Slippery eels in a bucket. Food, not friends.

Packaged takeaway food options, sweet custards and sponge cake and sugar balls at the back. The custard sponge at 12B was sweet and morning tea perfect.

One shop had the happiest, most garish birthday cakes ever. I think the cake decorator had ingested something special before making this one. Adriano Zumbo eat your heart out.

Tiny little green mangos to eat in a salad or with a salty chilli mix, if preferred.

We wandered the streets of the old town in Phuket, quiet on a Saturday morning. This street seller had some delicious papaya for just a few baht.

We always end up somewhere unexpected (read lost) when we wander around town. We passed this print shop with two big old German industrial printing presses. They used letter blocks, great to see in this digital age, and chugged along in a really satisfying way. The owner was very proud of how solid they were. Shawn had blokey engineering machine joy watching them and bonded with the owner in a James May moment.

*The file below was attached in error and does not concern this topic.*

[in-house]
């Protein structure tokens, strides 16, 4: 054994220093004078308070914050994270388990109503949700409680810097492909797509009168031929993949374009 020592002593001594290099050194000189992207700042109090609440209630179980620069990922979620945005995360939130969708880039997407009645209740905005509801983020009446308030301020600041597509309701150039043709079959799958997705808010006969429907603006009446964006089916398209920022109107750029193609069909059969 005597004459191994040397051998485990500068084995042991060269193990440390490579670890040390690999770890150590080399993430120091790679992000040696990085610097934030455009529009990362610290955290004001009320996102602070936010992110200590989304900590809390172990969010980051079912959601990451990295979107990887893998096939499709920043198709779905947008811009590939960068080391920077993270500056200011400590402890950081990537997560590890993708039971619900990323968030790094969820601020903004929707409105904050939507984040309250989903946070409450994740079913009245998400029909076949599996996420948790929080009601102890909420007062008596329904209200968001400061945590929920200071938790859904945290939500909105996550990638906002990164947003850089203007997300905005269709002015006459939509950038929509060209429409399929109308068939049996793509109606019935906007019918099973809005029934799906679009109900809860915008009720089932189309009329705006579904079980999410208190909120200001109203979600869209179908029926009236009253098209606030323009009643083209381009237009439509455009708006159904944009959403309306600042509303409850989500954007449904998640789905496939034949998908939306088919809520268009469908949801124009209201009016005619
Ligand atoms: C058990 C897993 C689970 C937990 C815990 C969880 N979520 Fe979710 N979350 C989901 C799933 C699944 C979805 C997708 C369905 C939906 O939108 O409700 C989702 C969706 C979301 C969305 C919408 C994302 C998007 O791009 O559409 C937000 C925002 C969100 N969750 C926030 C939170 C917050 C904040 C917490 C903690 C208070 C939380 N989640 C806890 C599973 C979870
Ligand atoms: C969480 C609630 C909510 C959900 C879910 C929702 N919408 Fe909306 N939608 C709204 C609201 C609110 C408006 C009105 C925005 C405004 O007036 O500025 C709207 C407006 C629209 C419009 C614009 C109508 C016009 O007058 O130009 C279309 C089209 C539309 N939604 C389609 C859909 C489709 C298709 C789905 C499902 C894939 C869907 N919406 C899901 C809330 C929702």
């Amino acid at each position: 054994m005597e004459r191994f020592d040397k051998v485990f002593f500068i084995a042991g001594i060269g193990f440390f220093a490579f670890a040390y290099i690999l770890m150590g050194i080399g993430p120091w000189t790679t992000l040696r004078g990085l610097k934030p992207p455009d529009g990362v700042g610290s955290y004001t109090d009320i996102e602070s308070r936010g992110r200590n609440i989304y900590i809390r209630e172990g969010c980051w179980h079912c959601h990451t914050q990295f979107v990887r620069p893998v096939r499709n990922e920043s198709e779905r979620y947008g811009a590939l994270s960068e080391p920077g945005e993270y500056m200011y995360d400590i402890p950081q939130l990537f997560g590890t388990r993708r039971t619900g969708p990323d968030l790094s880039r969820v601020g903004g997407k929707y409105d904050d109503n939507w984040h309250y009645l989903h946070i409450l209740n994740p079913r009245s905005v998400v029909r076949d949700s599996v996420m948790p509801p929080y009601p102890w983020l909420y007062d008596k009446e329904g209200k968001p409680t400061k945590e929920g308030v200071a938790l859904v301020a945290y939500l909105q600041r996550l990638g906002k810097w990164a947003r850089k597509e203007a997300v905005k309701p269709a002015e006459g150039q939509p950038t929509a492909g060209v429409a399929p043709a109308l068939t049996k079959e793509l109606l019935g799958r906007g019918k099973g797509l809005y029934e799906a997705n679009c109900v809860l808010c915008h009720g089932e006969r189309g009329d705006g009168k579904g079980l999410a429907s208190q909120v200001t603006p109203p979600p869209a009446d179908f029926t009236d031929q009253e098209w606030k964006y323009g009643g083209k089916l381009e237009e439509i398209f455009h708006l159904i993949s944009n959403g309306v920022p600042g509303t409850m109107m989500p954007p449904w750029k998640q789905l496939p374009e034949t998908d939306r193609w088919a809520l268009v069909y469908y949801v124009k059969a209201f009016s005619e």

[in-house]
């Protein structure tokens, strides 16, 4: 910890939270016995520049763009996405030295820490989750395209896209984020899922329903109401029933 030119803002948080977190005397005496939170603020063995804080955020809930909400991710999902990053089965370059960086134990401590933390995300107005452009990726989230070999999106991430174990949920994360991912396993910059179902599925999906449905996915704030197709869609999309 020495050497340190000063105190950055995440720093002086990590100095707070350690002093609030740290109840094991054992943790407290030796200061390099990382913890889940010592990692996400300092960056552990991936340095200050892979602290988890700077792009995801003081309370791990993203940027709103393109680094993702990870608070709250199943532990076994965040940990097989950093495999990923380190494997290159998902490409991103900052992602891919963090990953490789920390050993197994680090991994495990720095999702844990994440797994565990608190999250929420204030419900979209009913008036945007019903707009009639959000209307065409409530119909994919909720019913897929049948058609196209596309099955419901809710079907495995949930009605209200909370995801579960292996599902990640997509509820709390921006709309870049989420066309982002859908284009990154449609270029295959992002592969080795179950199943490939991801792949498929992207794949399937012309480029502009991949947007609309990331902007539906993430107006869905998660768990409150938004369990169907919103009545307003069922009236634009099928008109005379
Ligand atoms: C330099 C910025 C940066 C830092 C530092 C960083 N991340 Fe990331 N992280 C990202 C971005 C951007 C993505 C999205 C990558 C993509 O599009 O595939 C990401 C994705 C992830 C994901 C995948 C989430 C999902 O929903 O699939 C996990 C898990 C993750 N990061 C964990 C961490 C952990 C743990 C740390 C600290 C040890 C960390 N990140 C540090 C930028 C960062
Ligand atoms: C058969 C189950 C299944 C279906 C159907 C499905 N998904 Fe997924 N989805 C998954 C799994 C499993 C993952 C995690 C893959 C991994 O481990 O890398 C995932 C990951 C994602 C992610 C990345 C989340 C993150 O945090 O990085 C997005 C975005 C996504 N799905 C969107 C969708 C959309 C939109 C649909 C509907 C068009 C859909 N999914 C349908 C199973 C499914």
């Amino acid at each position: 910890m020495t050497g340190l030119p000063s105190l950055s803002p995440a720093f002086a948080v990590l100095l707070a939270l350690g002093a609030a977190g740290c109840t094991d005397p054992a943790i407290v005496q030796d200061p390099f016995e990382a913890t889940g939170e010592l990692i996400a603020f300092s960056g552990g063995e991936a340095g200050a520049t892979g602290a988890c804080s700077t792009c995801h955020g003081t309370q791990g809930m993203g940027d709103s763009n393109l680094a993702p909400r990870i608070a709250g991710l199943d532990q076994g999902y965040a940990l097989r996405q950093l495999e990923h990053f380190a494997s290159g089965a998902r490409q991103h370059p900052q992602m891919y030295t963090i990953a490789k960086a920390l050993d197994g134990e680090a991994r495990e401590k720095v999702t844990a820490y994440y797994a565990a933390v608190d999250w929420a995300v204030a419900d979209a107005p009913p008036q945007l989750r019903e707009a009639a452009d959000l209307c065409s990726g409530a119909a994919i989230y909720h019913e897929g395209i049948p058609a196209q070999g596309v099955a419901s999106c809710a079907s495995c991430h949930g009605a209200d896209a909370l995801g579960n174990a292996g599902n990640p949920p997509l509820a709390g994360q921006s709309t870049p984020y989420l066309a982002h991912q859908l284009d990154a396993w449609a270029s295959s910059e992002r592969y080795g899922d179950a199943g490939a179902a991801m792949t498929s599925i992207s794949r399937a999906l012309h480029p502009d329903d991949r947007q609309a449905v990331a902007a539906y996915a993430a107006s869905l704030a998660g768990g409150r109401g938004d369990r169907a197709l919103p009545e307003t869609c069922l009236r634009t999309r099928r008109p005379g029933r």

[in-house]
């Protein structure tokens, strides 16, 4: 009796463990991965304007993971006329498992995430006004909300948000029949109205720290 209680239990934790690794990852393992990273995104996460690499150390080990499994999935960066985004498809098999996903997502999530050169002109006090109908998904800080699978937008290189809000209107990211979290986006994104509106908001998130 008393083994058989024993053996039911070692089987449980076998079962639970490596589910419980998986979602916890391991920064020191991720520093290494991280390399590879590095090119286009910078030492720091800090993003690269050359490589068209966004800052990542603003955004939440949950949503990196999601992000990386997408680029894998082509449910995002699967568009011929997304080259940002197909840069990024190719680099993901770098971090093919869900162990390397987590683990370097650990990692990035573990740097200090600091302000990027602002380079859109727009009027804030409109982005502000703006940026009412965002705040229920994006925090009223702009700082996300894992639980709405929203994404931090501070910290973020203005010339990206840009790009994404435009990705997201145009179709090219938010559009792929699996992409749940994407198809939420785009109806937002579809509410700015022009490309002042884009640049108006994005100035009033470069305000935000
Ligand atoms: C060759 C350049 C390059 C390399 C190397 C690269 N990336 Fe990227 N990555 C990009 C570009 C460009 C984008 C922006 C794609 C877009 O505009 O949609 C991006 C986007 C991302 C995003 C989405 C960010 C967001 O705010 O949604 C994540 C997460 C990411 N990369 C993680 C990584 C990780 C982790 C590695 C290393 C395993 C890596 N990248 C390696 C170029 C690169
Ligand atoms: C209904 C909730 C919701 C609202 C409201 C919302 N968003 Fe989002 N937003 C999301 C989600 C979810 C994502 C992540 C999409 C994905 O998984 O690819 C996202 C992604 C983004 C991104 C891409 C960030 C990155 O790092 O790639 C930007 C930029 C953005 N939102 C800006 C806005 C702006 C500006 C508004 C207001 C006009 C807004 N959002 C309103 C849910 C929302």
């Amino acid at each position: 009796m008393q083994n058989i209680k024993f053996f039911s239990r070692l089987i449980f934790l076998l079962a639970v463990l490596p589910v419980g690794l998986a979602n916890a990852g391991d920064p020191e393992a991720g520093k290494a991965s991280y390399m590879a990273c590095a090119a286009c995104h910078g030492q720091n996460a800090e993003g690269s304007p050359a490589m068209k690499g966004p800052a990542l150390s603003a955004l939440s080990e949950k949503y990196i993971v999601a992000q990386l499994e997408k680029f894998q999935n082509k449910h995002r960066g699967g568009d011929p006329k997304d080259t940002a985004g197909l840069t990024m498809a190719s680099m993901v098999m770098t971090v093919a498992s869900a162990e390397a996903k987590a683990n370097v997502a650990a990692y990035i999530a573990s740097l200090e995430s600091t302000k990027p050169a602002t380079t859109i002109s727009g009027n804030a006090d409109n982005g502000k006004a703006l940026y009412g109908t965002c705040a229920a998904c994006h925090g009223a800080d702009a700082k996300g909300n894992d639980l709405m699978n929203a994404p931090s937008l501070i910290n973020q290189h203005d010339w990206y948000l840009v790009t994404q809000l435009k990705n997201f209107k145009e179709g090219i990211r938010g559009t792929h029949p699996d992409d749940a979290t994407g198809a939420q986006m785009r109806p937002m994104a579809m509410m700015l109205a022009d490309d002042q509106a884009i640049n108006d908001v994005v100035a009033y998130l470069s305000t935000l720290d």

We stopped at this place and sat for a quiet ice coffee. They make real coffee with the real deal in this part of Thailand - you only get Nescafe if you ask for it. The coffee is made using the 'sock' method, which we guess has made it's way up from Malaysia, the border is not far away. We've had sock coffee at Kampong Boy in Hurstville, Sydney.

For a Saturday, there were only a few food options open. So we have a mission to find lunch elsewhere and make it to Krabi for dinner.


  1. Yum! I really loved the fruit vendors in Thailand...I think I ate from them every day.

  2. All those snaps of lush fruit/veg/animals (oh, and the cake, must not forget the cake) at the market make me feel remarkably happy! Really gorgeous.

  3. Yah, the fruit and sweeties are my favourites in Thailand... Also the McDonalds brocolli pie was something special, we'll get to that later... :-)

  4. Great photos of your wandering adventures!